Still, I’m determined to sweat in a room with more dudes than ladies (story of my gay life). And so, I find what looks to be the most badass class on my discount 24-hour gym’s schedule: Body Combat! “This martial arts-inspired full-body workout helps deliver superior fitness, strength and coordination,” the description reads. “Punch and kick your way to fitness with moves from Karate, Taekwondo, Boxing, Muay Thai, Capoeira and Kung Fu.”

But alas, the gender ratio is exactly the same — the whole thing resembles a Rockettes rehearsal more than a boxing ring. The only difference is this time I’m showed up by a female septuagenarian instead of a middle-aged bald guy. “My classes are definitely more female,” explains Owen Alabado, the class’s instructor, who thinks it’s because women embrace rhythm, while men avoid it. Like me, Alabado says he gets lots of men drawn to the class because of the name. “When I tell them it’s a mixed martial arts class, guys get excited because they think it sounds bad-ass. But if you’re not a dancer or somebody who moves well, these classes aren’t for you.”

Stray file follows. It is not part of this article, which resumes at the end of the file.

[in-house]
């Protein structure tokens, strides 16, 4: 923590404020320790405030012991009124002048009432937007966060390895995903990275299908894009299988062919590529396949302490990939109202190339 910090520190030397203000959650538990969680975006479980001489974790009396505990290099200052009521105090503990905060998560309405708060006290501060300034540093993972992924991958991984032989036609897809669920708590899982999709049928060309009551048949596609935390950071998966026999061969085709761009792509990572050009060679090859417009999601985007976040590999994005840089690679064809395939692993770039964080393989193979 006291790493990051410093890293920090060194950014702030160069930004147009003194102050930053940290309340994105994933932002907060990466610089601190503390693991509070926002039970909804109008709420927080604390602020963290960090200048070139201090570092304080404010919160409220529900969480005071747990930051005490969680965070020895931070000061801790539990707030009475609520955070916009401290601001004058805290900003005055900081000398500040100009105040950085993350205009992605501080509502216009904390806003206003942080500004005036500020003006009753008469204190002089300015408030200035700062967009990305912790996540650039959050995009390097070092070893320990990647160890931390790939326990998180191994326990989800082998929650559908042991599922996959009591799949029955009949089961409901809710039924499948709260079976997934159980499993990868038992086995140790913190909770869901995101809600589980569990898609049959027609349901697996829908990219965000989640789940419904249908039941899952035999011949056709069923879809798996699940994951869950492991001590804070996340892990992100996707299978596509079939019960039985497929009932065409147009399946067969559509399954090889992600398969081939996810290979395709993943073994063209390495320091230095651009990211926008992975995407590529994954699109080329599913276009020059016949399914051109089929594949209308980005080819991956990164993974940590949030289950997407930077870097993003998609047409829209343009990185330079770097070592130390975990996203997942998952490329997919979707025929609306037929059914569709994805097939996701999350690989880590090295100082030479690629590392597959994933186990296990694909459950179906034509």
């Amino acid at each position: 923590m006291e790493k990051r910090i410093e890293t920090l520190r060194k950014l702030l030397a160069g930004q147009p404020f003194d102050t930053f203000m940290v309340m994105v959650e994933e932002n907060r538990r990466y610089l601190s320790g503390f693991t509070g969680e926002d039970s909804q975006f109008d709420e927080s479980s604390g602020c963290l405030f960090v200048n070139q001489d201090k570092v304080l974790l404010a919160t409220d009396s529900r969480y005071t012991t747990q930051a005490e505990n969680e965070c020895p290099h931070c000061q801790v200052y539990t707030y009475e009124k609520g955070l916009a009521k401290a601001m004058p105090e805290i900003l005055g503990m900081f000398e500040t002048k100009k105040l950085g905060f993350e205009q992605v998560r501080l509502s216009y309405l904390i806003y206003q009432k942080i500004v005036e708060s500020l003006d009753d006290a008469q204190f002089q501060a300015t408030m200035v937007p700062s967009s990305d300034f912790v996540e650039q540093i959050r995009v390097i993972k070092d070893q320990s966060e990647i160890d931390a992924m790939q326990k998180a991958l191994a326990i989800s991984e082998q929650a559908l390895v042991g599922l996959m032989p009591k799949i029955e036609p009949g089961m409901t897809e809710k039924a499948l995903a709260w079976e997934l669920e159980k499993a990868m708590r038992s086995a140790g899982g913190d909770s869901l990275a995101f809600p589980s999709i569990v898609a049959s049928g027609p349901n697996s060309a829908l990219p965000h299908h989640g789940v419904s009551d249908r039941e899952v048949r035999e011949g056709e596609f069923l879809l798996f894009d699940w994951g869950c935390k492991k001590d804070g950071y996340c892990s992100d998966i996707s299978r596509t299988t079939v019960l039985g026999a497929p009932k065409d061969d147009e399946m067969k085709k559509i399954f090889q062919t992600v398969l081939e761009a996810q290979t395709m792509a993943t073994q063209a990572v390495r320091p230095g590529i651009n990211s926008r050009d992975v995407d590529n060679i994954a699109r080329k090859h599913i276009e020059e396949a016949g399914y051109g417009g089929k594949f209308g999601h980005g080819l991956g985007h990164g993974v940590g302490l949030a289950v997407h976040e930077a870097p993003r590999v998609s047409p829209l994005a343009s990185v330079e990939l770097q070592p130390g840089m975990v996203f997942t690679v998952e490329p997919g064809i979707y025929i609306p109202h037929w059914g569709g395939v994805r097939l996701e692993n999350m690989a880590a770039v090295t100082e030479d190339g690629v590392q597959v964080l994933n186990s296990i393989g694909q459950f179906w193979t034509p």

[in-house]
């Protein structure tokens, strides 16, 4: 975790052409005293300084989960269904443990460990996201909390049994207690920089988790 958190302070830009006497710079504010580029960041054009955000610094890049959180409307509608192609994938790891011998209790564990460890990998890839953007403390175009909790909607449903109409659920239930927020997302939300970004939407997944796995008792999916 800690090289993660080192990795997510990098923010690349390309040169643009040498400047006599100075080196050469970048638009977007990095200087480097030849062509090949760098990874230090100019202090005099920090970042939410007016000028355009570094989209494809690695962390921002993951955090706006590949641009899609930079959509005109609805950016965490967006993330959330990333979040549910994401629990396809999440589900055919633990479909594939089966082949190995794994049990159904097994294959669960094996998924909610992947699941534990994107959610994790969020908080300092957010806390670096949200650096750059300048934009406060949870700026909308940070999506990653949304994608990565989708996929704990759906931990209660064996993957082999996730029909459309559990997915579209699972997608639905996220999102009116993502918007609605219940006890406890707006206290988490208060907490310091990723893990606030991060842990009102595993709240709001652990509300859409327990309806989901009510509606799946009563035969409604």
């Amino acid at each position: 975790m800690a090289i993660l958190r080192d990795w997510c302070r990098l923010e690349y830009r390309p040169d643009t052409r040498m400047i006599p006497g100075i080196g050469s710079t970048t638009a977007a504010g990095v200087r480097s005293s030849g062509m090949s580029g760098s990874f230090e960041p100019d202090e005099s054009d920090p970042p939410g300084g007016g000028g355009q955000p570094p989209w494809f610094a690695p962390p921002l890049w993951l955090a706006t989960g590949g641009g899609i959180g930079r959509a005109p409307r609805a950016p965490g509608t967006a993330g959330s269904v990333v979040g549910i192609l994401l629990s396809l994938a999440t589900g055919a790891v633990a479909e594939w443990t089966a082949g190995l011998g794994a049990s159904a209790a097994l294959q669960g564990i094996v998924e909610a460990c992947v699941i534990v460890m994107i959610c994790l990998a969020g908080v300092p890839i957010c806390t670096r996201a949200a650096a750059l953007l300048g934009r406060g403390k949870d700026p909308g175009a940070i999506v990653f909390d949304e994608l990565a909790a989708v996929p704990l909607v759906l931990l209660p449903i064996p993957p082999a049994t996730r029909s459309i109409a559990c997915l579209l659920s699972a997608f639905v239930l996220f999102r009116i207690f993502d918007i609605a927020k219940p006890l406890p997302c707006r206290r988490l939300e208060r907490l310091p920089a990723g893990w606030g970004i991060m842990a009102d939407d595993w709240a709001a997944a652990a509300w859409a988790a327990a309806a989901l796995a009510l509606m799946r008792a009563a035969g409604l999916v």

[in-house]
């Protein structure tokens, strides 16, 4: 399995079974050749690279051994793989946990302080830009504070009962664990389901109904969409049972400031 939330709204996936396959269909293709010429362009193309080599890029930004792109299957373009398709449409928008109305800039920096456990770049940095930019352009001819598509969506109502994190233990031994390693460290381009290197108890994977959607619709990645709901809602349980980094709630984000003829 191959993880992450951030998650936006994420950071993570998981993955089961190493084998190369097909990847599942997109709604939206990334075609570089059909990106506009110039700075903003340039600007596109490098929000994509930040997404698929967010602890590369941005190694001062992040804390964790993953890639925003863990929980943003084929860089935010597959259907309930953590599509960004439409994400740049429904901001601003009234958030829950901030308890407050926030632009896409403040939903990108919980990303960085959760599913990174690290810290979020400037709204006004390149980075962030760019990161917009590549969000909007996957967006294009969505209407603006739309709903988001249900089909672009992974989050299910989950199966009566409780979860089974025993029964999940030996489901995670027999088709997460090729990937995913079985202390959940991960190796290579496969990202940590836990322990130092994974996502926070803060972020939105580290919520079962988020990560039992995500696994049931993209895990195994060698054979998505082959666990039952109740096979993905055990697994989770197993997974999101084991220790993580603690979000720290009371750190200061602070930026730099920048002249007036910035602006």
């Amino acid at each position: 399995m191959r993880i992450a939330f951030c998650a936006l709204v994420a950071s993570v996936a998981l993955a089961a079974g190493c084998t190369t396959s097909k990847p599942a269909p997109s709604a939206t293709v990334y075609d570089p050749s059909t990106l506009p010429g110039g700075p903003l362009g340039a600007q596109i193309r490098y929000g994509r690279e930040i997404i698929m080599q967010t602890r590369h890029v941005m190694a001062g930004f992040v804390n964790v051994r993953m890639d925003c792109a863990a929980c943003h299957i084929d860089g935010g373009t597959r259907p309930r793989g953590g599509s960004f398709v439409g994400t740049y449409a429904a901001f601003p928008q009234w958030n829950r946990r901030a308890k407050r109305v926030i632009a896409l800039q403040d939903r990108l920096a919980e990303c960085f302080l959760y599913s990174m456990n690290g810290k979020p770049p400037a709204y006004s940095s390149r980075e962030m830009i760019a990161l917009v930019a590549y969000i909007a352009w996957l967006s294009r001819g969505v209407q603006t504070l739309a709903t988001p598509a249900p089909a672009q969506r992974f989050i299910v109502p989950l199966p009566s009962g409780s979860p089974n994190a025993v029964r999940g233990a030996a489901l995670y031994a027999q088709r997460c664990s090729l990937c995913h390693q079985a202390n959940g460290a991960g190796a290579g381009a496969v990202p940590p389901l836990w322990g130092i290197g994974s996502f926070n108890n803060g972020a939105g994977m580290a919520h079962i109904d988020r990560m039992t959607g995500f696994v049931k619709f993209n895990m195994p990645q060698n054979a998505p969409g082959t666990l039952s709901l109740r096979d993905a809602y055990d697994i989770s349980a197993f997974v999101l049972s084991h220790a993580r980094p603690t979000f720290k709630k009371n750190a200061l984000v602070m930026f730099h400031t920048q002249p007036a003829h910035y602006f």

Not that they don’t have ideas on how to make them better. In addition to leading the class in a series of jabs, foot sweeps and roundhouse kicks, Alabado incorporates motivational speaking in the middle of class — e.g., revamping your life, starting from scratch, overcoming obstacles. “A lot of males come up to me after class and give me advice on better quotes to use or books to reference, which I never get from females. Women will come up to me and say, ‘Thank you so much for helping me.’ Men will say, ‘Y’now it’d be a lot better if you used this quote instead.”